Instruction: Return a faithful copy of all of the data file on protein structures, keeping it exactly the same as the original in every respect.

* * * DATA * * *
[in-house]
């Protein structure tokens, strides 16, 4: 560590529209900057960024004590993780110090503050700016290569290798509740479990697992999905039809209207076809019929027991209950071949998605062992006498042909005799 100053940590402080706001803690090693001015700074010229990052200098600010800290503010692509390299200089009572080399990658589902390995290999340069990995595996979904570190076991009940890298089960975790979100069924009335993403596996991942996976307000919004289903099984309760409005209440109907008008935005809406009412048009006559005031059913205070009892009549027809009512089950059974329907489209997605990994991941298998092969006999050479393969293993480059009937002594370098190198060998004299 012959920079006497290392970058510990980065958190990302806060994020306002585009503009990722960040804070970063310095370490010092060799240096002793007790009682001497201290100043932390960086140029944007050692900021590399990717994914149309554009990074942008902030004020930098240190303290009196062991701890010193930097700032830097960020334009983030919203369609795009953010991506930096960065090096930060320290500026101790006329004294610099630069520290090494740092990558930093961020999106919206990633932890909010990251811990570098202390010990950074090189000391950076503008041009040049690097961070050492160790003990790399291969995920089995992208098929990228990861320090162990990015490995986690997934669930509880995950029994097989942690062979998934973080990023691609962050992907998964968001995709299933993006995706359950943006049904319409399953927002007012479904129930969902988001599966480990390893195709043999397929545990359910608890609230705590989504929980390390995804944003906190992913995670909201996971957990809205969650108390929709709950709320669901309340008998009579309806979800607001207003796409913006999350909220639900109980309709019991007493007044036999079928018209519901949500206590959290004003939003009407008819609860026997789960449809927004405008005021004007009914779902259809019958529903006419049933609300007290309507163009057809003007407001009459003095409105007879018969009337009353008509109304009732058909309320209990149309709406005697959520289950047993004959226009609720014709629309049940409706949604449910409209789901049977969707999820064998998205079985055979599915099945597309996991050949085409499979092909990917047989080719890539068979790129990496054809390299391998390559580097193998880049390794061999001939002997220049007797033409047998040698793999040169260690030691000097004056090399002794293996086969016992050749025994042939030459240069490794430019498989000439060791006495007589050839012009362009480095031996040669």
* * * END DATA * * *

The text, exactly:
[in-house]
């Protein structure tokens, strides 16, 4: 560590529209900057960024004590993780110090503050700016290569290798509740479990697992999905039809209207076809019929027991209950071949998605062992006498042909005799 100053940590402080706001803690090693001015700074010229990052200098600010800290503010692509390299200089009572080399990658589902390995290999340069990995595996979904570190076991009940890298089960975790979100069924009335993403596996991942996976307000919004289903099984309760409005209440109907008008935005809406009412048009006559005031059913205070009892009549027809009512089950059974329907489209997605990994991941298998092969006999050479393969293993480059009937002594370098190198060998004299 012959920079006497290392970058510990980065958190990302806060994020306002585009503009990722960040804070970063310095370490010092060799240096002793007790009682001497201290100043932390960086140029944007050692900021590399990717994914149309554009990074942008902030004020930098240190303290009196062991701890010193930097700032830097960020334009983030919203369609795009953010991506930096960065090096930060320290500026101790006329004294610099630069520290090494740092990558930093961020999106919206990633932890909010990251811990570098202390010990950074090189000391950076503008041009040049690097961070050492160790003990790399291969995920089995992208098929990228990861320090162990990015490995986690997934669930509880995950029994097989942690062979998934973080990023691609962050992907998964968001995709299933993006995706359950943006049904319409399953927002007012479904129930969902988001599966480990390893195709043999397929545990359910608890609230705590989504929980390390995804944003906190992913995670909201996971957990809205969650108390929709709950709320669901309340008998009579309806979800607001207003796409913006999350909220639900109980309709019991007493007044036999079928018209519901949500206590959290004003939003009407008819609860026997789960449809927004405008005021004007009914779902259809019958529903006419049933609300007290309507163009057809003007407001009459003095409105007879018969009337009353008509109304009732058909309320209990149309709406005697959520289950047993004959226009609720014709629309049940409706949604449910409209789901049977969707999820064998998205079985055979599915099945597309996991050949085409499979092909990917047989080719890539068979790129990496054809390299391998390559580097193998880049390794061999001939002997220049007797033409047998040698793999040169260690030691000097004056090399002794293996086969016992050749025994042939030459240069490794430019498989000439060791006495007589050839012009362009480095031996040669």